Safe Handling and Storage of

Styrene Monomer
THIS PAGE INTENTIONALLY LEFT BLANK
TABLE OF CONTENTS

PRODUCT STEWARDSHIP

…………………………………………………….………………….....1

INTRODUCTION

...................................
PART 4

ACCIDENTAL RELEASE, FIRE AND HEALTH

Accidental Release Measures ....................................................
PRODUCT STEWARDSHIP
Chevron Phillips Chemical Company LP (“Chevron Phillips Chemical Company”) is
committed to being a goo...
INTRODUCTION
Chevron Phillips Chemical Company LP markets styrene monomer at its joint venture plant in Jubail,
Saudi Arab...
PART 1
PROPERTIES OF STYRENE MONOMER
PHYSICAL PROPERTIES OF STYRENE MONOMER
The data contained in this section have been o...
Property
Entropy of gas at 25°C (S°)

Value
2

82.48 kcal/(gm-mole)-dy.
-14

Electrical Conductivity at 25°C

2.8 x 10

Ev...
Property
Solubility: Styrene in water

Value
8

Solubility: Water in styrene

Temp. (°C)
0
20
40
60
80

8

Temp. (°C)
0
20...
Property
7
Surface Tension

(°C)
0
20
40
60
80
100

Value
dynes/cm
34.5
32.3
30.0
27.8
25.6
23.5

Temp. (°C)
0
20
40
60
80...
REFERENCES
1.

G. W. Jones, G. S. Scott, and W. E. Miller, Bureau of Mines Report of Investigations 3630.

2.

American Pe...
TYPICAL ANALYSIS OF CHEVRON PHILLIPS CHEMICAL COMPANY LP STYRENE1
Component
Styrene………………………………………………%
Benzene………………………………...
ANALYTICAL METHODS
The following ASTM methods are recommended for the analysis of styrene monomer:
1. D1209

Color of Clea...
PART 2
SAMPLING AND HANDLING
TRAINING
In any workplace where styrene is handled,
used, stored or transported, a training p...
or aluminum foil liner. If new bottles are used,
first rinse them thoroughly with acetone or
methanol and then dry in a ho...
2. Do not stand within the gauge of the track
until the hand brake of the tank car is
known to be secured and the brake sh...
PART 3
STYRENE MONOMER STORAGE
The prevention of polymer build-up is
generally of greatest concern in the storage of
styre...
TBC may be obtained by contacting your
Chevron Phillips Chemical Company LP
representative or through your purchasing
agen...
containing the crystal. TBC Crystal
dissolve with mixing in 20 to 60 minutes.

SPECIAL NOTE - USE OF SOLID TBC
TBC is also...
Table 2C
Suggested Inspection Schedule for
Styrene Bulk Storage

Inspection
Air Vents
Vacuum pressure relief
Flame arreste...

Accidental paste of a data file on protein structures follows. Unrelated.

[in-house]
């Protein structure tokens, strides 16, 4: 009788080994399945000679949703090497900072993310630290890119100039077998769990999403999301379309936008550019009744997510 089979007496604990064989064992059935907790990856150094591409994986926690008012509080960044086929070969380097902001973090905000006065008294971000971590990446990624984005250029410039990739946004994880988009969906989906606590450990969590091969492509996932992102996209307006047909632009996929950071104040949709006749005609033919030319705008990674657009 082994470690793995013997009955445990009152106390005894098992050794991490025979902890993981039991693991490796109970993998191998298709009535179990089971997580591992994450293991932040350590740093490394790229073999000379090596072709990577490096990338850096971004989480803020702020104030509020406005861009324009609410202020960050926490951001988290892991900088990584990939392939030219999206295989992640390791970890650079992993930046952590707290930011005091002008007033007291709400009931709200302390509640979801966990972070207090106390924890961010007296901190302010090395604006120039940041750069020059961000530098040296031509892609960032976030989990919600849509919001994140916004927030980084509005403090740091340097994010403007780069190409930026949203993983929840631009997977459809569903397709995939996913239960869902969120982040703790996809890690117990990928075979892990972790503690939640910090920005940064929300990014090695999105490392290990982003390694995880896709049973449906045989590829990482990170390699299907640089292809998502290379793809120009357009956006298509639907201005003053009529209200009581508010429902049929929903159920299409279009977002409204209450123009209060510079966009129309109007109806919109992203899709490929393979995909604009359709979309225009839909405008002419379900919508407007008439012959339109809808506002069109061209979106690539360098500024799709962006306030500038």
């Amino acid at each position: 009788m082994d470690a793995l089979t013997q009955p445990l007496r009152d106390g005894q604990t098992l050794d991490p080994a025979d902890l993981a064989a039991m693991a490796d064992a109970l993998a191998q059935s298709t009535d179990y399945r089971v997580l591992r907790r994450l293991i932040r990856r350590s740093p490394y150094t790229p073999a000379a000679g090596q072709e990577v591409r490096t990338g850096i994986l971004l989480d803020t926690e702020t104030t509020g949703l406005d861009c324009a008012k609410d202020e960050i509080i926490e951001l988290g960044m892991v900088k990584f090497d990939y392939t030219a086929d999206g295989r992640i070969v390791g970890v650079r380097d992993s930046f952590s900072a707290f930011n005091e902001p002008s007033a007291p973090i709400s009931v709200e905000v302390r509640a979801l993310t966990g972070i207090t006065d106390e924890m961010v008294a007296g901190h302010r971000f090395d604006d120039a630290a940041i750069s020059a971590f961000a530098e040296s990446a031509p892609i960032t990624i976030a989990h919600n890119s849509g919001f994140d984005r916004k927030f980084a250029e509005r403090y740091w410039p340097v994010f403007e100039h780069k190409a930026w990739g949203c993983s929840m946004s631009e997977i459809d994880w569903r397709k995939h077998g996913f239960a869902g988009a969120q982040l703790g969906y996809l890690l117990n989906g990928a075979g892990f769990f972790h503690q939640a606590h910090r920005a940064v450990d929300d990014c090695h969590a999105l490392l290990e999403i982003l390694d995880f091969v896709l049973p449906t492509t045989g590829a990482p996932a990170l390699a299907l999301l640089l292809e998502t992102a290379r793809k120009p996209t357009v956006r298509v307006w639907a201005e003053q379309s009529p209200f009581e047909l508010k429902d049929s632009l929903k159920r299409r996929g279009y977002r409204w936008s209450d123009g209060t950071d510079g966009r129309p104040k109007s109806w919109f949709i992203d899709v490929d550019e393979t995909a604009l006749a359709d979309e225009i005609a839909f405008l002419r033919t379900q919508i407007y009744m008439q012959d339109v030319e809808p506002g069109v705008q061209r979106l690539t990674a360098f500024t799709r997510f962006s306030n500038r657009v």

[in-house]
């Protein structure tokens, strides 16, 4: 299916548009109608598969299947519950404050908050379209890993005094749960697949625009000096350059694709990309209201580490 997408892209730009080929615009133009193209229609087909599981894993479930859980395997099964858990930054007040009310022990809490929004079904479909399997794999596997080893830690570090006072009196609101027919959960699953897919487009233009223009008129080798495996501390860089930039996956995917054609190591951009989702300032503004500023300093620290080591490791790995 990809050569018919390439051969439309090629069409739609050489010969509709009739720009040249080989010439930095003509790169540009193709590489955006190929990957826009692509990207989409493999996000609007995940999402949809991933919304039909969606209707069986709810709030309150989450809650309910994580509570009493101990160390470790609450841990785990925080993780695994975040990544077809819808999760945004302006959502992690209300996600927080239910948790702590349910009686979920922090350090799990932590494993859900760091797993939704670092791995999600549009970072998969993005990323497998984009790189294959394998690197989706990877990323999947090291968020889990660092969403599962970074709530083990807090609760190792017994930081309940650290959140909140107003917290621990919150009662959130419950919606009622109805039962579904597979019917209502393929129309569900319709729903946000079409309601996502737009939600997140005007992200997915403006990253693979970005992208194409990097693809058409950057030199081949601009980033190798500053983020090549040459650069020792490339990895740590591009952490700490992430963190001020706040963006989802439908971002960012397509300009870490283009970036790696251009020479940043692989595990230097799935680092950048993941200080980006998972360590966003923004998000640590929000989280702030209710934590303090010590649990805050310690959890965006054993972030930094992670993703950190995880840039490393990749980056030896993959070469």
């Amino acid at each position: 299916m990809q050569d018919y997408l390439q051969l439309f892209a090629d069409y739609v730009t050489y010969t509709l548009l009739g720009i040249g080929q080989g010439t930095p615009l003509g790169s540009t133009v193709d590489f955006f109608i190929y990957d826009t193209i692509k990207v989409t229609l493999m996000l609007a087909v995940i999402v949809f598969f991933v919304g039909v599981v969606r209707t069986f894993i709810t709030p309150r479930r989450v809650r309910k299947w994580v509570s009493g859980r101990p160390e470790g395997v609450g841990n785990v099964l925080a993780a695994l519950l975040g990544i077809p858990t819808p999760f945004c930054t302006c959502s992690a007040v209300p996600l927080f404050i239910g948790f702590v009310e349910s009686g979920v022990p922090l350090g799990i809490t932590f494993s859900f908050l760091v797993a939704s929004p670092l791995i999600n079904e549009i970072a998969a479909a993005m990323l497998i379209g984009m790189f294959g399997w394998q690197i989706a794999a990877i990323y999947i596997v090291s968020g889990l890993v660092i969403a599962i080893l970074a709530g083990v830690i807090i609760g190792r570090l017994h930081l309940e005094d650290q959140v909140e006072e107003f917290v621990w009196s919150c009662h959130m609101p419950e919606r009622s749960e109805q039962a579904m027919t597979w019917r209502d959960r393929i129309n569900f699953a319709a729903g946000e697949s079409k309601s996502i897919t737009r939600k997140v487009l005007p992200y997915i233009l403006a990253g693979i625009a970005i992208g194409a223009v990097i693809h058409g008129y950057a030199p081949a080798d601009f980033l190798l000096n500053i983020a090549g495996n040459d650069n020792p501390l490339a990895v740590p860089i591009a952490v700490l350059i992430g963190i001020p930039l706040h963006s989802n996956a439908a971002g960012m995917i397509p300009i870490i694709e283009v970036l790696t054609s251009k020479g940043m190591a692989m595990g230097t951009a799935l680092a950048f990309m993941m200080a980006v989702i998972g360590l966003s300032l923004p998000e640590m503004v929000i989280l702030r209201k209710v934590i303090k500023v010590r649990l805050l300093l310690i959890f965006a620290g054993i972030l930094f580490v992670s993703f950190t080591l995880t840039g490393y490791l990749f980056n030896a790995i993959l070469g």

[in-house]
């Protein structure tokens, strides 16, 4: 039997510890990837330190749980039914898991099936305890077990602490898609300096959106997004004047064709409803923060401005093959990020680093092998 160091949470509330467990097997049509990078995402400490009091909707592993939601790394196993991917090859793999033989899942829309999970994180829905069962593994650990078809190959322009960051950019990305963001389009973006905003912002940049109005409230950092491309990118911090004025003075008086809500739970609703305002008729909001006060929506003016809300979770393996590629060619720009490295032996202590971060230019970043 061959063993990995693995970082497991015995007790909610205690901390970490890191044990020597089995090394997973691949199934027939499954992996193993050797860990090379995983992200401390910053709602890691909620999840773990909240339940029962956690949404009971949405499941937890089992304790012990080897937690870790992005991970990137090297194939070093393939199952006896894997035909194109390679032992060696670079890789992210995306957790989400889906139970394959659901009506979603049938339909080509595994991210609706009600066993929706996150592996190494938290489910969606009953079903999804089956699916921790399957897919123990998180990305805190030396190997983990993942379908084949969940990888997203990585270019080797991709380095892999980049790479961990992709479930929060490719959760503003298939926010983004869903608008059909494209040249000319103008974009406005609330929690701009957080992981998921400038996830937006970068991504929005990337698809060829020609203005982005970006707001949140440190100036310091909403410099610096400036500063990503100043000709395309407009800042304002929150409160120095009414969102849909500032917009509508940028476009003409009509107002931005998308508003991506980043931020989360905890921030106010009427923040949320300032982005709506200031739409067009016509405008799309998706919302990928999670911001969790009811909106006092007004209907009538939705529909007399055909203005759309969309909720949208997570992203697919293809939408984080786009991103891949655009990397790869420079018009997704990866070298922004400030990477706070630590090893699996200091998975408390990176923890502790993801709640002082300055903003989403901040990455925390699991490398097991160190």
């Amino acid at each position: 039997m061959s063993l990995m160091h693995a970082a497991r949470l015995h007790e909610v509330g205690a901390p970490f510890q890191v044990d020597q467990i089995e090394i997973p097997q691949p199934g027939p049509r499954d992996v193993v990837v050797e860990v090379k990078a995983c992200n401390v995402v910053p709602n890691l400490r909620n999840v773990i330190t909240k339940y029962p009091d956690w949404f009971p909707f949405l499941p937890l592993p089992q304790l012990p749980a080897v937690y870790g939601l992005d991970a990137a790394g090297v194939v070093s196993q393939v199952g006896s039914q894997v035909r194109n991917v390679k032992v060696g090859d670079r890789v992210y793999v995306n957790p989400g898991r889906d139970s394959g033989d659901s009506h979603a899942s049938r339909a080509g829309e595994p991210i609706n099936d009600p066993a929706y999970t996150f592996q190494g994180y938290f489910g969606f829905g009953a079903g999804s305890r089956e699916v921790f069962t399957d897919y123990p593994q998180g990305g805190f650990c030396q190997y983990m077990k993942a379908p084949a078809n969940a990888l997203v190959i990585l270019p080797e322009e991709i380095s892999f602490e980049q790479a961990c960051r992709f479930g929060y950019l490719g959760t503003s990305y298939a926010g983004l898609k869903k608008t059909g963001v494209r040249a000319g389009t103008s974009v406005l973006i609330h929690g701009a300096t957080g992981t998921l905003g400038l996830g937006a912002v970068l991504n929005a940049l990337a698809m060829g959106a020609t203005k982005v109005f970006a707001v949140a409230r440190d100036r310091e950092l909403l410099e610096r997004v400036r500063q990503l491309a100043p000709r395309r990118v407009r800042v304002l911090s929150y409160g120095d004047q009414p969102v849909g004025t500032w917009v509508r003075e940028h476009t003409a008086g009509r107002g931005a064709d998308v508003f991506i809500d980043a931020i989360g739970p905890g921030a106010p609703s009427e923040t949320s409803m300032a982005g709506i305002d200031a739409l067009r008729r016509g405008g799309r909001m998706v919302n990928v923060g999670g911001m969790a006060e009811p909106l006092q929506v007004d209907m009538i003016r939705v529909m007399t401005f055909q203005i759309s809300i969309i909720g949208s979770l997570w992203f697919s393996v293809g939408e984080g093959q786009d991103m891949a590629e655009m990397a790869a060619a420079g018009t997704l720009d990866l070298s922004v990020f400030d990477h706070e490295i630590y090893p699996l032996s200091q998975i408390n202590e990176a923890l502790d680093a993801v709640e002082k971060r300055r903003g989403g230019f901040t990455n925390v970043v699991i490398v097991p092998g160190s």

TABLE 3A
CC of Concentrate (TBC In Styrene) Required for 10 ppm TBC in Styrene*
(186 gm. TBC/liter styrene)

Gallons

→

1...
TABLE 3B
- CC OF CONCENTRATE REQUIRED TO INCREASE TBC IN STYRENE BY 1 PPM
(85% TBC and 15% METHANOL)
Gallons
Styrene

0

1...
TABLE 3B
SOLID TBC ADDITION CALCULATION TABLE
Truck
Volume
184,000

Amount of Solid TBC to be added, in Ounces

lbs

Initi...
Packages of Solid TBC to be added
16

8

2

16

15

8

2

16

20

8

2

16

25

8

2

16

30

8

2

16

35

8

2

16

40

...
ADDITION OF TBC TO STORED
MONOMER
Styrene monomer in storage should be
checked periodically for TBC content and
additional...
Color in styrene monomer can be reduced to
acceptable limits by:
1.

Distilling the colored monomer.

2.
Blending with non...
Vertical storage tanks are commonly used for
large volume storage. Horizontal tanks are
equally satisfactory for bulk stor...
FIGURE 1 – STYRENE MONOMER STORAGE TANK

All electrical equipment associated with the
tank should conform to the National ...
4. The pump shaft should be highly polished.
3. Styrene lines should not be buried
because of the difficulty of checking f...
Styrene monomer should not be allowed to
remain in any hose after use because the
monomer will polymerize and form undesir...
the day. An adequate number of air changes
must be provided to keep solvent vapors
below lower explosive limits. After lin...
PART 4
ACCIDENTAL RELEASE, FIRE AND HEALTH
Although the handling of styrene is considered
to present a low degree of healt...
monomer. For this reason, absorbing agents
should be tested for their effect on
polymerization of the monomer before they
...
EXPLOSIVE MIXTURES
Styrene vapor is heavier than air and could
travel considerable distances to an ignition
source and fla...
PERSONAL PROTECTIVE EQUIPMENT
AND OCCUPATIONAL EXPOSURE
LIMITS
Wear safety glasses with side shields as a
good safety prac...
only), but the available information is
inadequate to determine if this material can
cause cancer in humans. Repeated inha...
PART 5
TRANSPORTATION INFORMATION AND REGULATORY PROFILE
TRANSPORTATION INFORMATION
STYRENE MONOMER HANDLING CLAUSE
PRIOR ...
LABELING:
Bulk or non-bulk packages must be marked,
labeled and/or placarded in accordance with
applicable International s...
Hazard Classifications
Code of Federal Regulations: Flammable liquid NAS Hazard Rating for Bulk Water Transportation:
Cate...
REGULATORY PROFILE
Styrene
1) ODCs: Contains Class 1 or Class 2 Ozone Depleting Chemicals( ODCs)?

NO

2) TSCA: Is this pr...
PART 6
APPENDIX
GLOSSARY OF TERMS, ABBREVIATIONS AND ORGANIZATIONS
ACGIH